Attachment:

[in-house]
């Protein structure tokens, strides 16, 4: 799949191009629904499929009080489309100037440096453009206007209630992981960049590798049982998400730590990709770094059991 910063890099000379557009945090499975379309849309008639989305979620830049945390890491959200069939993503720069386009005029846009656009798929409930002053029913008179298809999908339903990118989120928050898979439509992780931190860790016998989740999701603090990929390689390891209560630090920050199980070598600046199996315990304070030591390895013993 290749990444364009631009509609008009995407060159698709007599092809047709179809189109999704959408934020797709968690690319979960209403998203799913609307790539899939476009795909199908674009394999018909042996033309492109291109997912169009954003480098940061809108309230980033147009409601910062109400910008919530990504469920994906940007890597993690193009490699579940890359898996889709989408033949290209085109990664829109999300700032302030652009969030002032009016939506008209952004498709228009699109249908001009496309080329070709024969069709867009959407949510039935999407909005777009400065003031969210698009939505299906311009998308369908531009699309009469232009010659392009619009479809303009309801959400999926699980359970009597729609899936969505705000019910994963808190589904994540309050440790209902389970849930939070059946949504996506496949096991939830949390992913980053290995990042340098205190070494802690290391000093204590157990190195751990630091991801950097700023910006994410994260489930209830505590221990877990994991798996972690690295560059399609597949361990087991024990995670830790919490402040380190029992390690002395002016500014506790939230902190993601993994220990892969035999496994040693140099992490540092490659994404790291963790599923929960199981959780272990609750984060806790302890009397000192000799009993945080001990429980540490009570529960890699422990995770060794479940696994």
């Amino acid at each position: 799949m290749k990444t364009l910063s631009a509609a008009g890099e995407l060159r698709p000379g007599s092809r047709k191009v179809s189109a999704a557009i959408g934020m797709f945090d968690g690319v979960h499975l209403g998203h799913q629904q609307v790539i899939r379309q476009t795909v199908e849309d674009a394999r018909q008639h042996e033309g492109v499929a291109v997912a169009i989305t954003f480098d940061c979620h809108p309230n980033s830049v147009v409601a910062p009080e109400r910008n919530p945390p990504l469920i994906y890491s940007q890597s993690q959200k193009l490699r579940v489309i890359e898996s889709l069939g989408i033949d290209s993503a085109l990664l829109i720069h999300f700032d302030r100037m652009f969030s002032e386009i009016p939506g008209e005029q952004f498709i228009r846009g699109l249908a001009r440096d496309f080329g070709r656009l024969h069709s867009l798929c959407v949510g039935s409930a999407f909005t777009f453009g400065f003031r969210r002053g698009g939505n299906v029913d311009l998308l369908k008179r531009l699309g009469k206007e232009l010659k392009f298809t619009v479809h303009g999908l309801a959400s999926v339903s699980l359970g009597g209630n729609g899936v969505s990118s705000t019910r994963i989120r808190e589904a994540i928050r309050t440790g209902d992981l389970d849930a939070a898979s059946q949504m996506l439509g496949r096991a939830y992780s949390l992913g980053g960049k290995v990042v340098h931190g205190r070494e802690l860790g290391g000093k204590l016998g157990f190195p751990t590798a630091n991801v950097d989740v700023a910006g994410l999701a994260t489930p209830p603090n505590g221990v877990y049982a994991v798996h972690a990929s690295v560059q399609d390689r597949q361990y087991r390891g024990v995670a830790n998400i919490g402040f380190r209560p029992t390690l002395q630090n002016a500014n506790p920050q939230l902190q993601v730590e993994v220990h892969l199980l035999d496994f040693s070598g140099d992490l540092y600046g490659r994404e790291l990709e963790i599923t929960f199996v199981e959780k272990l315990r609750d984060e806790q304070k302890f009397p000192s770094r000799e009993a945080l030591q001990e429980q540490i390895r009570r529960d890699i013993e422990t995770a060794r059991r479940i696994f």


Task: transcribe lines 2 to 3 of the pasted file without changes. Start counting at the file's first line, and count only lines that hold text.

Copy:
């Protein structure tokens, strides 16, 4: 799949191009629904499929009080489309100037440096453009206007209630992981960049590798049982998400730590990709770094059991 910063890099000379557009945090499975379309849309008639989305979620830049945390890491959200069939993503720069386009005029846009656009798929409930002053029913008179298809999908339903990118989120928050898979439509992780931190860790016998989740999701603090990929390689390891209560630090920050199980070598600046199996315990304070030591390895013993 290749990444364009631009509609008009995407060159698709007599092809047709179809189109999704959408934020797709968690690319979960209403998203799913609307790539899939476009795909199908674009394999018909042996033309492109291109997912169009954003480098940061809108309230980033147009409601910062109400910008919530990504469920994906940007890597993690193009490699579940890359898996889709989408033949290209085109990664829109999300700032302030652009969030002032009016939506008209952004498709228009699109249908001009496309080329070709024969069709867009959407949510039935999407909005777009400065003031969210698009939505299906311009998308369908531009699309009469232009010659392009619009479809303009309801959400999926699980359970009597729609899936969505705000019910994963808190589904994540309050440790209902389970849930939070059946949504996506496949096991939830949390992913980053290995990042340098205190070494802690290391000093204590157990190195751990630091991801950097700023910006994410994260489930209830505590221990877990994991798996972690690295560059399609597949361990087991024990995670830790919490402040380190029992390690002395002016500014506790939230902190993601993994220990892969035999496994040693140099992490540092490659994404790291963790599923929960199981959780272990609750984060806790302890009397000192000799009993945080001990429980540490009570529960890699422990995770060794479940696994």
């Amino acid at each position: 799949m290749k990444t364009l910063s631009a509609a008009g890099e995407l060159r698709p000379g007599s092809r047709k191009v179809s189109a999704a557009i959408g934020m797709f945090d968690g690319v979960h499975l209403g998203h799913q629904q609307v790539i899939r379309q476009t795909v199908e849309d674009a394999r018909q008639h042996e033309g492109v499929a291109v997912a169009i989305t954003f480098d940061c979620h809108p309230n980033s830049v147009v409601a910062p009080e109400r910008n919530p945390p990504l469920i994906y890491s940007q890597s993690q959200k193009l490699r579940v489309i890359e898996s889709l069939g989408i033949d290209s993503a085109l990664l829109i720069h999300f700032d302030r100037m652009f969030s002032e386009i009016p939506g008209e005029q952004f498709i228009r846009g699109l249908a001009r440096d496309f080329g070709r656009l024969h069709s867009l798929c959407v949510g039935s409930a999407f909005t777009f453009g400065f003031r969210r002053g698009g939505n299906v029913d311009l998308l369908k008179r531009l699309g009469k206007e232009l010659k392009f298809t619009v479809h303009g999908l309801a959400s999926v339903s699980l359970g009597g209630n729609g899936v969505s990118s705000t019910r994963i989120r808190e589904a994540i928050r309050t440790g209902d992981l389970d849930a939070a898979s059946q949504m996506l439509g496949r096991a939830y992780s949390l992913g980053g960049k290995v990042v340098h931190g205190r070494e802690l860790g290391g000093k204590l016998g157990f190195p751990t590798a630091n991801v950097d989740v700023a910006g994410l999701a994260t489930p209830p603090n505590g221990v877990y049982a994991v798996h972690a990929s690295v560059q399609d390689r597949q361990y087991r390891g024990v995670a830790n998400i919490g402040f380190r209560p029992t390690l002395q630090n002016a500014n506790p920050q939230l902190q993601v730590e993994v220990h892969l199980l035999d496994f040693s070598g140099d992490l540092y600046g490659r994404e790291l990709e963790i599923t929960f199996v199981e959780k272990l315990r609750d984060e806790q304070k302890f009397p000192s770094r000799e009993a945080l030591q001990e429980q540490i390895r009570r529960d890699i013993e422990t995770a060794r059991r479940i696994f």